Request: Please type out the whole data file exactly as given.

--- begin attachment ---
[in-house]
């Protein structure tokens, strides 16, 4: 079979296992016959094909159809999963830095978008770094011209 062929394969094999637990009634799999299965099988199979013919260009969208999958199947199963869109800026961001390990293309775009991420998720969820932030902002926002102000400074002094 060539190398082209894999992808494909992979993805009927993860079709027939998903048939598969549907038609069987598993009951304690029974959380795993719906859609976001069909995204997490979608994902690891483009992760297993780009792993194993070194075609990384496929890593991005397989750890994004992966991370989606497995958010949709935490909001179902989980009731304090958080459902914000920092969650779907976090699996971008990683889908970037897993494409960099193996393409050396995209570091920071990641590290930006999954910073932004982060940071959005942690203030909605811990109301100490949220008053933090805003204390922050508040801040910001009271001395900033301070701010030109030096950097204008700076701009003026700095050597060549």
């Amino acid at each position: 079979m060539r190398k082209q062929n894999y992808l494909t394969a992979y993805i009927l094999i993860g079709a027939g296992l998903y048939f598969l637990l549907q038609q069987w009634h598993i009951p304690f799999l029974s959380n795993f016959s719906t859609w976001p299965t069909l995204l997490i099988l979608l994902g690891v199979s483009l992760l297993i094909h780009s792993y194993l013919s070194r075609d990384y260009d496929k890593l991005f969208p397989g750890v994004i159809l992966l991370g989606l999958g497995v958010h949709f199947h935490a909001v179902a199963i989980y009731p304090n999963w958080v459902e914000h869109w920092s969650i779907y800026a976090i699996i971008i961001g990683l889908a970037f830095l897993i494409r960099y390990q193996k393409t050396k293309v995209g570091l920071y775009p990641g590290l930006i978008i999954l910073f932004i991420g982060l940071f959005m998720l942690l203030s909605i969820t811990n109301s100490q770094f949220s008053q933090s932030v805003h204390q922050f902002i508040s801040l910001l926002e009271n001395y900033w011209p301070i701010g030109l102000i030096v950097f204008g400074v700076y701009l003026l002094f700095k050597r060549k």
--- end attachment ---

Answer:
[in-house]
């Protein structure tokens, strides 16, 4: 079979296992016959094909159809999963830095978008770094011209 062929394969094999637990009634799999299965099988199979013919260009969208999958199947199963869109800026961001390990293309775009991420998720969820932030902002926002102000400074002094 060539190398082209894999992808494909992979993805009927993860079709027939998903048939598969549907038609069987598993009951304690029974959380795993719906859609976001069909995204997490979608994902690891483009992760297993780009792993194993070194075609990384496929890593991005397989750890994004992966991370989606497995958010949709935490909001179902989980009731304090958080459902914000920092969650779907976090699996971008990683889908970037897993494409960099193996393409050396995209570091920071990641590290930006999954910073932004982060940071959005942690203030909605811990109301100490949220008053933090805003204390922050508040801040910001009271001395900033301070701010030109030096950097204008700076701009003026700095050597060549």
């Amino acid at each position: 079979m060539r190398k082209q062929n894999y992808l494909t394969a992979y993805i009927l094999i993860g079709a027939g296992l998903y048939f598969l637990l549907q038609q069987w009634h598993i009951p304690f799999l029974s959380n795993f016959s719906t859609w976001p299965t069909l995204l997490i099988l979608l994902g690891v199979s483009l992760l297993i094909h780009s792993y194993l013919s070194r075609d990384y260009d496929k890593l991005f969208p397989g750890v994004i159809l992966l991370g989606l999958g497995v958010h949709f199947h935490a909001v179902a199963i989980y009731p304090n999963w958080v459902e914000h869109w920092s969650i779907y800026a976090i699996i971008i961001g990683l889908a970037f830095l897993i494409r960099y390990q193996k393409t050396k293309v995209g570091l920071y775009p990641g590290l930006i978008i999954l910073f932004i991420g982060l940071f959005m998720l942690l203030s909605i969820t811990n109301s100490q770094f949220s008053q933090s932030v805003h204390q922050f902002i508040s801040l910001l926002e009271n001395y900033w011209p301070i701010g030109l102000i030096v950097f204008g400074v700076y701009l003026l002094f700095k050597r060549k």